EU Climate Commissioner: US Changing Its Tune on Paris Deal

Laura Christensen
September 19, 2017

The EU's top climate official Miguel Arias Canete previously said that Washington would "try to review the terms on which they could be engaged' with the emissions deal, but would not renegotiate it".

President Donald Trump in early June said the USA would exit the accord because other countries were "gaining a financial advantage over the United States".

White House officials have sent mixed messages on whether America remains in a global climate agreement, with a top U.S. diplomat suggesting the country could re-engage with the Paris pact.

White House press secretary Sarah Huckabee Sanders tweeted: "Our position on the Paris agreement has not changed".

The US National Security Adviser, HR McMaster appeared to strike a similar note to Tillerson's during a recent television appearance where he said that Trump has always been willing to consider changes on the climate pact.

"We're getting out", he said during Rose Garden remarks. Other countries have not approached the USA with proposals to keep the world's second-largest emitter of carbon pollution in the agreement, the official said. Months later, the US and China jointly said they would sign off on the deal. "They have also made clear that they have no intention to renegotiate".

The landmark agreement, which entered into force last November, calls on countries to combat climate change and to accelerate and intensify the actions and investments needed for a sustainable low carbon future, and to adapt to the increasing impacts of climate change.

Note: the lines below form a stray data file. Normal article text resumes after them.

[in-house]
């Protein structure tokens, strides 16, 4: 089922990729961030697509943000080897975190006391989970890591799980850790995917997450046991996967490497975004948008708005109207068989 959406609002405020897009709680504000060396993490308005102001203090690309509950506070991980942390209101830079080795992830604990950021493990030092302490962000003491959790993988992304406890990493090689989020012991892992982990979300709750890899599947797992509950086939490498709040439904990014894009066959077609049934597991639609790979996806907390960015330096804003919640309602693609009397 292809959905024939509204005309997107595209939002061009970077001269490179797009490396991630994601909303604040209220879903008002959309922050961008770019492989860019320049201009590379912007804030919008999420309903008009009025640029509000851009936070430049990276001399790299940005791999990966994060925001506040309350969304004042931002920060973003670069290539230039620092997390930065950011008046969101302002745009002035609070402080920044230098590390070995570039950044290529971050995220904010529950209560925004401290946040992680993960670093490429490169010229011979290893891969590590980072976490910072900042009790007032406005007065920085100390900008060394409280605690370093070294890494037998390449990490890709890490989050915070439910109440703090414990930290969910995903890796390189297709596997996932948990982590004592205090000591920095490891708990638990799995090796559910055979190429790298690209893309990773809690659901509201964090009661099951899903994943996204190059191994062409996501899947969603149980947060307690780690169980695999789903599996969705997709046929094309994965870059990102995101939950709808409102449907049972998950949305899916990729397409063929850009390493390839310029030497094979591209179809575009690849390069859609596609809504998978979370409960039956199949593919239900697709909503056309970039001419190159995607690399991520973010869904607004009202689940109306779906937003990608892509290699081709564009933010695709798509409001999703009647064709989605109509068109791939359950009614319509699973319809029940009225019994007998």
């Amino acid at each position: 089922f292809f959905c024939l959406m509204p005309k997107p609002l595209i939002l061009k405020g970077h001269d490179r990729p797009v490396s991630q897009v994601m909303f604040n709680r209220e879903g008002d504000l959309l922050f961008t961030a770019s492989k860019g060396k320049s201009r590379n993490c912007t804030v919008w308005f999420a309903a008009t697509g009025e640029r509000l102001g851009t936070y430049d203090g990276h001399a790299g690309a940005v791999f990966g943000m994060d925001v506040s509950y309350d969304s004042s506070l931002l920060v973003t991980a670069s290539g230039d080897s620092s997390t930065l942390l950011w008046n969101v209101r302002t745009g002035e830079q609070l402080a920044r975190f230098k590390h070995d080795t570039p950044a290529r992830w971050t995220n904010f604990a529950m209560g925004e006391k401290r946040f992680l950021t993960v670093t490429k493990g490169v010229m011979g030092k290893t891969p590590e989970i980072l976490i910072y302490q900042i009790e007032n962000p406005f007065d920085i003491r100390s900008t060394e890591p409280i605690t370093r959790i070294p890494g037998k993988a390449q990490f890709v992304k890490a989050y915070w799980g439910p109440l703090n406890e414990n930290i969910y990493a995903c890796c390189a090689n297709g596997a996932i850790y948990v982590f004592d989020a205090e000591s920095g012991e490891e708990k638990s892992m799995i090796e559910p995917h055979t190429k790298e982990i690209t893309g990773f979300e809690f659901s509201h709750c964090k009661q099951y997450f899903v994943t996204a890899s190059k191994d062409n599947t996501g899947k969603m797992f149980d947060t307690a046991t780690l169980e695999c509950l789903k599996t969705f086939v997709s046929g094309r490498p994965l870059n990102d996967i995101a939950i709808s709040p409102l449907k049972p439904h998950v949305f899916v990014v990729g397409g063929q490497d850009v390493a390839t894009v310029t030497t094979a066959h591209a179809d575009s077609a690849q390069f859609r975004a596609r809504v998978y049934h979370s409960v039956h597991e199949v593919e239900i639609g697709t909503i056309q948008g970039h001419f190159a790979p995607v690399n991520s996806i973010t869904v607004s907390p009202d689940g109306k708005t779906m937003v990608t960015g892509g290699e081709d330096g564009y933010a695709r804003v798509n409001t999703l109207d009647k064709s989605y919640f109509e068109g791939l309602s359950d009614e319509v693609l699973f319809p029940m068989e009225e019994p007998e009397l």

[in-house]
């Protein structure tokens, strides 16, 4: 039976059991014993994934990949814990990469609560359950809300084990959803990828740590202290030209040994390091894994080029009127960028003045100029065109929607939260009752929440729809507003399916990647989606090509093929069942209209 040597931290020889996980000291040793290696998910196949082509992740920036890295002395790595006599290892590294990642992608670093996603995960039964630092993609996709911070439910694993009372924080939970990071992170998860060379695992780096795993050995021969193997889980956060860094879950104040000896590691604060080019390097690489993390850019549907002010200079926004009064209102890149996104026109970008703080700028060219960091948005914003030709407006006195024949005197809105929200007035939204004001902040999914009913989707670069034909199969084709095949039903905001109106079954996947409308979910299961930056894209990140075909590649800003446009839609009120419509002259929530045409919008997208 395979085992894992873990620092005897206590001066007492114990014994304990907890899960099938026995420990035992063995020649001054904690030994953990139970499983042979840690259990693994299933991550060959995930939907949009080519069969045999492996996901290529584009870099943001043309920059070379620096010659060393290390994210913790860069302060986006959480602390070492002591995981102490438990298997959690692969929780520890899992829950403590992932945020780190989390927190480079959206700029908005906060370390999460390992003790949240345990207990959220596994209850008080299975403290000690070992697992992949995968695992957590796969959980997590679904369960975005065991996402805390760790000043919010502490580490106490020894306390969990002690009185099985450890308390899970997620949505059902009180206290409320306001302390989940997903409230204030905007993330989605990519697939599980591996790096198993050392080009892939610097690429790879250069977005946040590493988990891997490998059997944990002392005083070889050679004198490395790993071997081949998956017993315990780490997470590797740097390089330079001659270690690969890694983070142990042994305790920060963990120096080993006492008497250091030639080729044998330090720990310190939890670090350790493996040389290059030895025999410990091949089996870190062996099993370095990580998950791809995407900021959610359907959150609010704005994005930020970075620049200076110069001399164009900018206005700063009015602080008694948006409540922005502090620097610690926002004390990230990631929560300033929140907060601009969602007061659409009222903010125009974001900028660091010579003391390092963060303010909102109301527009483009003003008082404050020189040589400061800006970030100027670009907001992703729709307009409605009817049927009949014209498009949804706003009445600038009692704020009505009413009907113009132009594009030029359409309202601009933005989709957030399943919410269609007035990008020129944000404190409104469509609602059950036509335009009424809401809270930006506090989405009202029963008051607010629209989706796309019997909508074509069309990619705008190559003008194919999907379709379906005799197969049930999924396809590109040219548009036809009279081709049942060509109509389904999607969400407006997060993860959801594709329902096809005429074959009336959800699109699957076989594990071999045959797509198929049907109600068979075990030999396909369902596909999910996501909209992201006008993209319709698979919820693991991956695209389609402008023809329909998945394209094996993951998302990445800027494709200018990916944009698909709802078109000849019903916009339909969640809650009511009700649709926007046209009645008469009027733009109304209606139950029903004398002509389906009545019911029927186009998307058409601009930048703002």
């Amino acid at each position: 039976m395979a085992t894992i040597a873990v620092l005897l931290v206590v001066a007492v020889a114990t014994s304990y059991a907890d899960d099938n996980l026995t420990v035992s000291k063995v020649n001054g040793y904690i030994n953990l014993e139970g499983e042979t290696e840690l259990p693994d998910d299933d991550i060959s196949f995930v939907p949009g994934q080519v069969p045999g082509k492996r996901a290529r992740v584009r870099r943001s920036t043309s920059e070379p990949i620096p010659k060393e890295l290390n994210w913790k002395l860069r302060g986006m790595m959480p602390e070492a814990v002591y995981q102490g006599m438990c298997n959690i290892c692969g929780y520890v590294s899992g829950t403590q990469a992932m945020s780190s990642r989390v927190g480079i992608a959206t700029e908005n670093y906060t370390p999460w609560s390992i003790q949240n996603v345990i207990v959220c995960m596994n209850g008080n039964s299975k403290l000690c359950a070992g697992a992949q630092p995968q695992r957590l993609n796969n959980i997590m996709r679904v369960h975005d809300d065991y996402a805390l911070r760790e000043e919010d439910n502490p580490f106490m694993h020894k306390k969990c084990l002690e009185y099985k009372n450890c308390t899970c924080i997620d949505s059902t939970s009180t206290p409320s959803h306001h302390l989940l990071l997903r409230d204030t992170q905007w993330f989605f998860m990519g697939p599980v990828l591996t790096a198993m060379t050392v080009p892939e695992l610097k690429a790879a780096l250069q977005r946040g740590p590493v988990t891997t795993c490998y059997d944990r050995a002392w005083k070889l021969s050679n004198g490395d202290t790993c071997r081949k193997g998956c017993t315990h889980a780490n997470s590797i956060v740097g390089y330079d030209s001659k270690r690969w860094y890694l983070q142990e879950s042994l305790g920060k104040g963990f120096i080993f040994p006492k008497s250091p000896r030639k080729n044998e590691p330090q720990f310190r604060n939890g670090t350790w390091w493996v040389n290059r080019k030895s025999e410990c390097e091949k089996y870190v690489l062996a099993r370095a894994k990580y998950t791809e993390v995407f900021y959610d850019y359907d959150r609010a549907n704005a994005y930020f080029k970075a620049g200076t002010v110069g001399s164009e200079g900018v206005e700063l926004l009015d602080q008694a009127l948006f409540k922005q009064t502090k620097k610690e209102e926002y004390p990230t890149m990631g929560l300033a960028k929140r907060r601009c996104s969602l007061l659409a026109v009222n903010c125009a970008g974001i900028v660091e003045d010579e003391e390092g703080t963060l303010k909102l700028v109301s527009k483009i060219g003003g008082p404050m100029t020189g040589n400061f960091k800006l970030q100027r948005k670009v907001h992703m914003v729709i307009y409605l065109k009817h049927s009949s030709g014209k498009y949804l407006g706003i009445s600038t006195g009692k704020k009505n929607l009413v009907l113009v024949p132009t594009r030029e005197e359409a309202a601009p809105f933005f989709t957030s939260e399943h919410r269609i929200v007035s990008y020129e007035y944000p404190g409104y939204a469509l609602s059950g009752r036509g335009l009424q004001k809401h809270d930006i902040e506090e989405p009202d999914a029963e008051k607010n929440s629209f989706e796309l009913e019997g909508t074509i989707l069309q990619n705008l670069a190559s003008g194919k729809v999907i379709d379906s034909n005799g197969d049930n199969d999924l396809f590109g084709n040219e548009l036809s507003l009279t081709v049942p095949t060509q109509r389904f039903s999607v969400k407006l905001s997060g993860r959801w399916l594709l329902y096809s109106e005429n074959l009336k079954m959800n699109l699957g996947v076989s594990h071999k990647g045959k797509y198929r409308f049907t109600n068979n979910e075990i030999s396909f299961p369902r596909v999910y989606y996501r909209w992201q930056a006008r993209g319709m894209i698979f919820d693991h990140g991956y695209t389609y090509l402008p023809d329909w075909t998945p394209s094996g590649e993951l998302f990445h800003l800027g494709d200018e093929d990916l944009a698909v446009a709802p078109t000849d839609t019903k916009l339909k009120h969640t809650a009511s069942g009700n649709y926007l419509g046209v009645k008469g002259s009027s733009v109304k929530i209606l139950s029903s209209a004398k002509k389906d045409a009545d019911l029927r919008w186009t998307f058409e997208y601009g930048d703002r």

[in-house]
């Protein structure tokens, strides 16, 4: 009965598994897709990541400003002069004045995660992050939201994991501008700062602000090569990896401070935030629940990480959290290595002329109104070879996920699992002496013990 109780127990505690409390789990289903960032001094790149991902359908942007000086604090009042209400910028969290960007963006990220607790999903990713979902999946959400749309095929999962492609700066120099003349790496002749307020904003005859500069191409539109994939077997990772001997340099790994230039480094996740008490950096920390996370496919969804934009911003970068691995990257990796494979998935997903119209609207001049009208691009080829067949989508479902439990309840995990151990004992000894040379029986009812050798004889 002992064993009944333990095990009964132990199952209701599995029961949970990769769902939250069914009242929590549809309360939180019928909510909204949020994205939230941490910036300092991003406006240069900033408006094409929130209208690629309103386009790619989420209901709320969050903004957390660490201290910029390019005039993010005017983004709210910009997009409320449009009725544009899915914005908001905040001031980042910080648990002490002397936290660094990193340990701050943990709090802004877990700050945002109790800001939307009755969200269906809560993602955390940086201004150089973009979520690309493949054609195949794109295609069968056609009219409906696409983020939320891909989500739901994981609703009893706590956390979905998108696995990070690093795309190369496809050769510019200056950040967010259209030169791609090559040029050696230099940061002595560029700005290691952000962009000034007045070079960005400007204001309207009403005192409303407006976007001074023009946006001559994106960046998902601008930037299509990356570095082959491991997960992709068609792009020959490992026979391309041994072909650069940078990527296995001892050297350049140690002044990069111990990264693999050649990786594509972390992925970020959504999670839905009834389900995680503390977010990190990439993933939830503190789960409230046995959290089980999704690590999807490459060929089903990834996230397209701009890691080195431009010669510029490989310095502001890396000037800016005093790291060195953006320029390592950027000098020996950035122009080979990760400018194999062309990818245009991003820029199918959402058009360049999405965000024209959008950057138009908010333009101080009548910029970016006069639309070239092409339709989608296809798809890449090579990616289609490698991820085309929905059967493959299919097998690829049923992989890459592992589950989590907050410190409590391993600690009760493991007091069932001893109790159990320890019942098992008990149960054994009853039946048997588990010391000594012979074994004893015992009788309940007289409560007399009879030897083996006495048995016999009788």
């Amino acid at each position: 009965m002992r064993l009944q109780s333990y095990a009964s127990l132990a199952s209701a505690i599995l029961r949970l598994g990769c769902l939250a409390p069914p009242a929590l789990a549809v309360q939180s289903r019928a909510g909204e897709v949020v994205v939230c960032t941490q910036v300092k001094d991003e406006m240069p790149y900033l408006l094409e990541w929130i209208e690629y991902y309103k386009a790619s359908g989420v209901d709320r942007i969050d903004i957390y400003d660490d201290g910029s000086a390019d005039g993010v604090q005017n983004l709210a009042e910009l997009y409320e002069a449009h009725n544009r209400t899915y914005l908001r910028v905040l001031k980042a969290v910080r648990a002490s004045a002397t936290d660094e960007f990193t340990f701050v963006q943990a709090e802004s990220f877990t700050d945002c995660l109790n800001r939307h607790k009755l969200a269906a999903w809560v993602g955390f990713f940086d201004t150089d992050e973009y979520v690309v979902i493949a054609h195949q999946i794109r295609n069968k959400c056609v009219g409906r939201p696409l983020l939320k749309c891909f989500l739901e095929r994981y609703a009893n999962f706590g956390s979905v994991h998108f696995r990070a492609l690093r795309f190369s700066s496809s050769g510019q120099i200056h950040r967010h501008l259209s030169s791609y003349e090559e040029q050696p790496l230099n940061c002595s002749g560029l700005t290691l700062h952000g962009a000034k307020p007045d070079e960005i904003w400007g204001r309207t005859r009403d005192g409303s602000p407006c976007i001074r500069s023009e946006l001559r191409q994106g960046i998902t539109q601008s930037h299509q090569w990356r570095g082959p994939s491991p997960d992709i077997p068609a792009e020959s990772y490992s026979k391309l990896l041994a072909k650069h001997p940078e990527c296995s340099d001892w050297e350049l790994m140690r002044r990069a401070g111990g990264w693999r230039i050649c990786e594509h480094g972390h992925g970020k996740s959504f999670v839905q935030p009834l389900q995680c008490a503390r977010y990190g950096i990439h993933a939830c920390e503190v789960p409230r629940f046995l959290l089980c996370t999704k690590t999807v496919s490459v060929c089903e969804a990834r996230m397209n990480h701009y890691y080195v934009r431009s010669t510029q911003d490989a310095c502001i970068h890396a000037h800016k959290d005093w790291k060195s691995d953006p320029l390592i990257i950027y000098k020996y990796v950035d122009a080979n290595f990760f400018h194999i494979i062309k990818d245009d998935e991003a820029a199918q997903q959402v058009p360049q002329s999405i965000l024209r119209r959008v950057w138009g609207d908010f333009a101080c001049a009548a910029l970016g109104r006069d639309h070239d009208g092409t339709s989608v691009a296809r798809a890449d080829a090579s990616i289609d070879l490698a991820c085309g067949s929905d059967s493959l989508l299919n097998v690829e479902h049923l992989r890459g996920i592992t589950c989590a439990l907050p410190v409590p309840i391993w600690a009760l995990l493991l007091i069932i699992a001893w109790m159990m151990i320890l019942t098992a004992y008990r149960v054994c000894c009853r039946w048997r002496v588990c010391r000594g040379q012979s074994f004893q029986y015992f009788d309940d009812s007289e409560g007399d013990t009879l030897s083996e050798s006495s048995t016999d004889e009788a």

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One person familiar with the president's thinking said that the accord would have to be significantly changed for the remain. According to research released at a United Nations conference in May, both countries will easily exceed their emissions targets in the Paris agreement. The decision drew anger and condemnation from world leaders.

A senior White House official said in an email that Trump's position was made very clear in the breakfast.

"It's a message which is quite different to the one we heard from President Trump in the past", Mr Canete added.

Gary Cohen, Trump's top economic advisor, is expected to pass along the same message in Montreal during an informal breakfast to discuss global energy and climate change, according to the official.

It aims to strengthen the global response to climate change by keeping the global temperature rise well below 2 degrees Celsius above pre-industrial levels.

Just hours earlier, the White House denied reports about remaining in the Paris deal. The Paris accord's biggest advocates have their eyes set on the redistribution of wealth, which is what the accord would facilitate.

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